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WATCH: Say cheese: How one Galloway farm hopes to put a smile back in the dairy industry

SCOTLAND’S dairy industry is under scrutiny as critics accuse farmers over the live export of calves and claim cows are suffering because of intensive milk production.

But, amid the escalating debate, deep in the dairy county of Galloway, one farm is hoping to prove there is a more “ethical” way to produce the white stuff.

At Cream O’ Galloway’s Rainton Farm, at Gatehouse of Fleet, run by David and Wilma Finlay, calves stay with their mothers for up to five months after birth – a practice almost unheard of in the industry.

The conventional method of dairy farming involves calves being taken from their mothers just a few hours after being born, allowings farmers to take two or three daily milkings from the cow while calves are kept in pens and typically fed on commercial milk replacer, either from an artificial teat or from a bucket.

If the calf is female, it will likely join the milking herd, but if it is male, it will either be shot, or sold for live export, a trade featured last week in a BBC Scotland Disclosure investigation, The Dark Side of Dairy.

Scotland’s chief vet joined farming unions in suggesting concerns around the trade were over-stated but Mr Finlay believes there is a better, more humane way of producing milk than what he calls the “highly stressful” method currently practiced across the industry.

David Finlay at Cream O’ Galloway farm. He and his wife, Wilma are currently crowd funding to support the business and its goals. (Megan McEachern)

“Before, we took the calves from the cows 24 hours after birth, and bucket reared the babies,” he said.

“It produced a lot of trauma for us and for the cows. Although they could no longer hear each other, the mothers and babies would cry and bawl for days and sometimes weeks in the aftermath.

“What we’re doing now, is leaving the calves with the mothers 24 hours a day for the first two months and then we start a slow separation process over the months that follow.

“This helps the calves to start eating solid foods and strengthens peer bonds in a group of around 30 calves which starts to replace the mother and calf bond.”

“I have no doubt it’s going to work from what we’ve seen so far.”

The whole process Finlay says is about reducing stress in the animals, which in turn leads to more productivity in milk production and healthier calves, which can be sold for meat or used for milk production themselves:

“The calves are drinking 2000 litres more of the milk now than they were when we took them from their mothers, which on the surface may look like a reduction in profits.

“But, the calves are growing twice as fast thanks to the milk. That means the male calves are ready for auction for meat ten months earlier than if they were being bucket reared, and the female calves are ready for milking ten months earlier too.”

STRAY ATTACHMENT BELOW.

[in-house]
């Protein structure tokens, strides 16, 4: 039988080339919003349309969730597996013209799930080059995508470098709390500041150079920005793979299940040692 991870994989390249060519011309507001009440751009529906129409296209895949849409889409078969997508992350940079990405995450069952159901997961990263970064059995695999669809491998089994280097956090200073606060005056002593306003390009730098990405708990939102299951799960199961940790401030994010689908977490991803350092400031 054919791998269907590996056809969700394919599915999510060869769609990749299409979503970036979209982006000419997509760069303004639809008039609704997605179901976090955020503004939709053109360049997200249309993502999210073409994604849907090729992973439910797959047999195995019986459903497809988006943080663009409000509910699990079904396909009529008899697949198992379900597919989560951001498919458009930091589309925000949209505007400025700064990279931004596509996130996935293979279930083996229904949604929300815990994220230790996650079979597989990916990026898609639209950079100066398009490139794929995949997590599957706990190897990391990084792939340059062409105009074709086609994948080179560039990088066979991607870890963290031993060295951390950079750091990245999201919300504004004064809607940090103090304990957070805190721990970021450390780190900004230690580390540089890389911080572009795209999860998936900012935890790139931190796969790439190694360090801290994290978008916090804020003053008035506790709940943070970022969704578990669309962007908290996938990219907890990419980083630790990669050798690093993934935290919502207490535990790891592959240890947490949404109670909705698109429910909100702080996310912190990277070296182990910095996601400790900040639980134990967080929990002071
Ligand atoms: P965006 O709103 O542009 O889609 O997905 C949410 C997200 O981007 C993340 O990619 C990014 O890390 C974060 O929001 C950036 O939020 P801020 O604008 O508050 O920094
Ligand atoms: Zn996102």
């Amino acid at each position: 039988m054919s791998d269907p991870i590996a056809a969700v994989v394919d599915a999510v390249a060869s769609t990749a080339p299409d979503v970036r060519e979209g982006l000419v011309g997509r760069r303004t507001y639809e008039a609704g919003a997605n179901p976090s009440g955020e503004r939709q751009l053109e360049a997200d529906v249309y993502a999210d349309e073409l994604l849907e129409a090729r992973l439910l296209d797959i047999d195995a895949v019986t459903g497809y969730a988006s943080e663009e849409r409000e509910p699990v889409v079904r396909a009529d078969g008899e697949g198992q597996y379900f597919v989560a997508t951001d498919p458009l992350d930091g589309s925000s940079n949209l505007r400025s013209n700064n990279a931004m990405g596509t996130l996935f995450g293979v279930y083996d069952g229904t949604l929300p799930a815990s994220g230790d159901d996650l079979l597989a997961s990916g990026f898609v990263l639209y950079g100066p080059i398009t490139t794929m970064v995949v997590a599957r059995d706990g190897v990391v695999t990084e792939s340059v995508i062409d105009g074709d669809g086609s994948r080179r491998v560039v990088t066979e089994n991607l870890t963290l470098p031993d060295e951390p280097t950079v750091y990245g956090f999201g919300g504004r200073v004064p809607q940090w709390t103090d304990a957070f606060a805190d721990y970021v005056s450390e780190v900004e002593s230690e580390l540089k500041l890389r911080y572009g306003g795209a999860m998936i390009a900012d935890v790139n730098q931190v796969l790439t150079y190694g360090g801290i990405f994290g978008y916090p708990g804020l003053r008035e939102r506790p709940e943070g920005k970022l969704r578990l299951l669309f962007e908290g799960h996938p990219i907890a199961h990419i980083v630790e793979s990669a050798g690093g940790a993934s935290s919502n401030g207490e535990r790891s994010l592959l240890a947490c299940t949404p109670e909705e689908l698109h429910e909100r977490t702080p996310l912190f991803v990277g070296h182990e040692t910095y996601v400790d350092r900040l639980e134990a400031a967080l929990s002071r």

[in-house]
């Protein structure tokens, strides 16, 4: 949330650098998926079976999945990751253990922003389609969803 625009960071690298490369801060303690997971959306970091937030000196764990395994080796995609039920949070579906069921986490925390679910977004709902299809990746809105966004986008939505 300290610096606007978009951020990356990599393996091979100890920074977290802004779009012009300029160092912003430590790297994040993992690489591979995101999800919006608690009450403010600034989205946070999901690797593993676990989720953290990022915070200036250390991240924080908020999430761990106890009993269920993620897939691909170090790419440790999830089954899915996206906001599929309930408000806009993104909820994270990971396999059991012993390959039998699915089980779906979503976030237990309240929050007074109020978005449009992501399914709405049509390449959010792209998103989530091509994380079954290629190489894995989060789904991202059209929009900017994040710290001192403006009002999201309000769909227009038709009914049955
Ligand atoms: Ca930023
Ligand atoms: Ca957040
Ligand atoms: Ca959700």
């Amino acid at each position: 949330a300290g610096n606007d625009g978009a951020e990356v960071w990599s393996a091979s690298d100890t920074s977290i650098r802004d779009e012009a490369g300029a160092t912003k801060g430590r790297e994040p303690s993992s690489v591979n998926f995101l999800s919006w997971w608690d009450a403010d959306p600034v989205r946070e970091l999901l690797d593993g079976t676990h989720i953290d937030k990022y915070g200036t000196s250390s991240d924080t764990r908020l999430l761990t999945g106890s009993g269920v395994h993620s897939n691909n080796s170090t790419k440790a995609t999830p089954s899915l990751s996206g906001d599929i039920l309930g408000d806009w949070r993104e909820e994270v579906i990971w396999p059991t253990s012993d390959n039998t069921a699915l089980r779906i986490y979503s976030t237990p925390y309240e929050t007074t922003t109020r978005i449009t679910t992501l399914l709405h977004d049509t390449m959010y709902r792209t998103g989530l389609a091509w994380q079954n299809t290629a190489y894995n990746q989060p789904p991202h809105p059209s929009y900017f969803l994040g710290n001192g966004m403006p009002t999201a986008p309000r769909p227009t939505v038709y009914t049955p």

Currently, Cream O’ Galloway is the only large scale family farm in Scotland that allows calves to suckle from their mothers, but Finlay hopes he can show that this is a profitable model for larger dairy farms to follow:

“If we can prove that this system definitely works – which is the objective – and that we don’t need to charge huge premiums for the milk or milk products then that’s great.

“I have no doubt it’s going to work from what we’ve seen so far.”

The cows on Finlay’s farm are living twice as long as those on an intensive dairy farm, reaching up to 17 years old and therefore doubling their milk production cycles. The average lifespan of a conventional dairy cow is four to nine years old.

Almost all dairy farms use the practice of removing calves from mothers shortly after birth so as much milk can be sold for human consumption as possible. (Megan McEachern)

While Finlay and his farm believe there needs to be a change in the dairy industry towards higher welfare standards, many farmers are defending the practice their livelihood depends on.

“Farmers are between a rock and a hard place.” 

The National Farmer’s Union said: “It’s important to recognise that everyone has the right to choose what they eat and dairy farmers take their job extremely seriously to produce food for everyone.

“It is not OK for some activists to use social media or other platforms to not only post mistruths and inaccuracies about the way food is made but also send particularly distressing messages and accusations to farmers.

“Farmers take the trust bestowed on them to produce the nation’s food we eat seriously. So no matter our diet choices, we believe farmers deserve the respect the job entails. If we all want to continue enjoying safe, nutritious, delicious food then now is the time to back British farming.”

Mr Finlay and his farm were featured this week on the Disclosure documentary, which investigated the exporting of male calves from dairy farms to the continent.

While England no longer operates in livestock export, Scotland and Northern Ireland are still involved in the trade.

David Finlay with the cattle at Cream O’ Galloway. Some of his herd are reaching up to 17 years old, more than double the life expectancy of dairy cows. (The Ethical Dairy)

In response to the programme, major ferry company, P&O said this week that they will no longer be carrying calves to Europe despite Sheila Voas, Scotland’s chief vet, being among those suggesting the programme had “distorted the reality of the trade.”

“I think farmers are stuck between a rock and a hard place,” said Mr Finlay in response to P&Os announcement.

“There’s pressure on them to produce cheap food, which in turn creates pressure on the animals and on the environment.

“We do have to find a better way of dealing with the calves from our dairy systems and while my system might not be the answer to all farmers, right now, it’s certainly working for us.”